Sit around the table of the Governing Council of the European Central Bank with no less than its president, Mario Draghi, as a guide to the developments in the global and European economy and the eurozone’s monetary policy. Marvel at the dance of the robots at KUKA, the world leader in robotics, recently acquired by the Chinese. Watch the assembly line at Audi, where man and machine have learned to cooperate, but have not yet figured out the car of the future, with no diesel and possibly no drivers.
It is hard to single out the highlights of the Retreat of the Core Faculty of the Bologna Business School, now in its third year. After Israel and “la via Emilia”, the choice for the days dedicated by almost fifty BBS professors to their own training and the acquisition of new knowledge to pass on to their students and the analysis of different realities has fallen this time on Germany. With an intriguing subtitle: “Friend or Foe?”. Italy and Germany are so close in economic terms that they are among each other’s most important partners. With a similar manufacturing structure and export profile and their interconnected value chains, Germany and Emilia-Romagna are particularly close. Not to mention the flow of mergers and acquisitions (think Lamborghini and Ducati!). They are partners, but also competitors and, in the European political arena, the two countries have recently found themselves quite often on opposing sides.
After four days of trains, planes and automobiles and a jam-packed program, one can safely say that the BBS faculty takes its own learning very seriously. To the original plan for watching first-hand some outstanding examples of German manufacturing and research, a detour was added to Frankfurt, home of the ECB, in full awareness that decisions taken there have an enormous influence on the life of households and firms all over Europe. And it was extraordinary to be received in the Governing Council room, where these decisions are discussed and adopted by the man credited with saving the euro, Mr Draghi himself. The president of the ECB recalled that in his almost completed 8-year mandate it was the first time that he spoke to the whole faculty of just one school. Quite a record for BBS! And he was generous with his time and comments, delivering a very clear assessment of the situation in the eurozone and patiently answering all questions, in spite of his packed schedule. But the BBS time at the ECB was not over: the next day the core faculty had a chance to listen to, and discuss with, some of the most influential figures at the Bank: Massimo Rostagno, the head of monetary policy, Andrea Enria, newly-installed chair of the SSM, the banking supervision, and Ignazio Angeloni, the architect of supervision at the ECB and himself a SSM board member. A quartet, including Draghi, of Italians that shine for their competence and their dedication to the European cause.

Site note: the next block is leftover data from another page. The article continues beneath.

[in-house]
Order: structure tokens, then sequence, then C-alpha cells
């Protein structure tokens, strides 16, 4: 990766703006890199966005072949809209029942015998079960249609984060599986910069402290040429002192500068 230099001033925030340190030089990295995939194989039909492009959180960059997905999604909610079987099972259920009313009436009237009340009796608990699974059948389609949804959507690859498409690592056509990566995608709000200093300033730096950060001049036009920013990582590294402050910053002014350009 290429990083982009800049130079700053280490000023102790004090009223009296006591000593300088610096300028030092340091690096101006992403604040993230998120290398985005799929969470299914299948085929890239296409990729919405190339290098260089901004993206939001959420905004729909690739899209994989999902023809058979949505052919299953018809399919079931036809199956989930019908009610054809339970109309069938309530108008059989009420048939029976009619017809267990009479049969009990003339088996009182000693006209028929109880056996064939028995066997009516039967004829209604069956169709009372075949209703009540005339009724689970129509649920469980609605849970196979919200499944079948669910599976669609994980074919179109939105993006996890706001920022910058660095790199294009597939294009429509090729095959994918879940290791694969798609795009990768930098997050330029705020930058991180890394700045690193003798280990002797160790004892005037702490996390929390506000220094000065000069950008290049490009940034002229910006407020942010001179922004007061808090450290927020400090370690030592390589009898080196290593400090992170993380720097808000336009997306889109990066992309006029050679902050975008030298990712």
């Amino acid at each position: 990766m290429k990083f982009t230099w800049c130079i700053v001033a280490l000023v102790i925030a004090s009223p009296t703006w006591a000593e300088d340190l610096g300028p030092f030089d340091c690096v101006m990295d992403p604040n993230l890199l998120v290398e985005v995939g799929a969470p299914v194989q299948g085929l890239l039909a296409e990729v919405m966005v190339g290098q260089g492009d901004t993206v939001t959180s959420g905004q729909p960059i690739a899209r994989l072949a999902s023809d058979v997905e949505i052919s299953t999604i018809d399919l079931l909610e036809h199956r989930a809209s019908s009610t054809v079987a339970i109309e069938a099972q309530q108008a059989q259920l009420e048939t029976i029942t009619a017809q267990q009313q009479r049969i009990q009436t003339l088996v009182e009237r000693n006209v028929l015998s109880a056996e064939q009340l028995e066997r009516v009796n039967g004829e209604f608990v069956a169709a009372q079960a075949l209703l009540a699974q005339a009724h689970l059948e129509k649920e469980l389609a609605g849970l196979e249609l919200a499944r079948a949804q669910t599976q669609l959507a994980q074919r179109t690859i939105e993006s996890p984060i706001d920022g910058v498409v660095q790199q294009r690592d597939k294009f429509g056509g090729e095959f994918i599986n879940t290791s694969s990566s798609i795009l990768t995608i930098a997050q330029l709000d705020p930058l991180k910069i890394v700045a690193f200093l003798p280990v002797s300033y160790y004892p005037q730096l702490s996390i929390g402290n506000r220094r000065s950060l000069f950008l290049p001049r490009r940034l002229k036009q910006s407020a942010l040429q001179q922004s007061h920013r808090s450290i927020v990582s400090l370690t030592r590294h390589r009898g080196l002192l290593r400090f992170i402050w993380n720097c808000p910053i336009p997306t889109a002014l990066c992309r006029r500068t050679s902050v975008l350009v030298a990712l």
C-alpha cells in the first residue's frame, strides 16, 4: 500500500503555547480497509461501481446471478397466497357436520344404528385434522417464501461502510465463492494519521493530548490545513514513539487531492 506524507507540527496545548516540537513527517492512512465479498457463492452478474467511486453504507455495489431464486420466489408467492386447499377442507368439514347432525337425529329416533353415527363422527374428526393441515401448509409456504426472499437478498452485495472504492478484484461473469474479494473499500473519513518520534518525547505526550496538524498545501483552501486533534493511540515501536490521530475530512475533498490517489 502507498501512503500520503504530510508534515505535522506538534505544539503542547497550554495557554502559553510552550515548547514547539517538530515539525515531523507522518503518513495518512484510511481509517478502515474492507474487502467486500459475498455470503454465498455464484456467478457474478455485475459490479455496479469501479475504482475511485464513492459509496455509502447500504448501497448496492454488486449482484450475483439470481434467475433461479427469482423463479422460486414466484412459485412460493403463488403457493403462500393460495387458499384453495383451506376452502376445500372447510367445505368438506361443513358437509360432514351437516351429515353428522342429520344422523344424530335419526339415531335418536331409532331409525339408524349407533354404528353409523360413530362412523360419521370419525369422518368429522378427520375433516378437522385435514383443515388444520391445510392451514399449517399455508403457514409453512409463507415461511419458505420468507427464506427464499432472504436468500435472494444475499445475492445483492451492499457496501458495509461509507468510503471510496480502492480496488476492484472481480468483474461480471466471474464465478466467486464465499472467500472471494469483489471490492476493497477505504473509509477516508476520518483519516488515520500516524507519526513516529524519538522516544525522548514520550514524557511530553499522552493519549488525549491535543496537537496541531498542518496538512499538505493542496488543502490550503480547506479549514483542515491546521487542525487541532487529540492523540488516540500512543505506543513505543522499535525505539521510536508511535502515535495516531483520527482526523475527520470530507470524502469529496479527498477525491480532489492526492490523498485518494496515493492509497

The Frankfurt leg of the retreat also included a meeting with another prominent Italian (better, Italo-German), Franziska Nori, director of the contemporary art museum Frankfurter Kunstverein, who opened the door to the museum and took us through the recent regeneration of the city centre.
From Frankfurt, onward to Bavaria, where our Dean Max Bergami and the other faculty members were received by the Dean, Gunther Freidl, and many faculty members at the TUM School of Management, the Technical University of Munich, which shares many of BBS characteristics, including finding itself at the intersection of technology and management.
In the next two days, the Core Faculty of BBS was exposed to the frontier of technology and its most advanced applications in the German manufacturing sector. First at the IBM Watson Centre for the internet of things (led by another Italian, Alessandro Curioni, the director of IBM research in Europe), then at KUKA, where they saw robots performing all sort of tasks, including biopsies. And, finally, a full day at Audi, thanks to the Lamborghini connection with BBS, for a close look at the ultra-efficient assembly line and also some reflections on digitalization in the car industry and autonomous driving.
Romano Prodi, Chair of the supervisory board at BBS, was a very active participant in the retreat, which was also joined during part of the itinerary by the Rector of the University of Bologna (and president of BBS), Francesco Ubertini, giving it the proverbial seal of approval.
There was no time for shopping, but all participants came back with a much heavier (intellectual) baggage than when they left. No doubt some of the German lessons acquired in just a few days will help BBS improve for months to come.
– Alessandro Merli, Journalist and Adjunct Professor of International Economics, BBS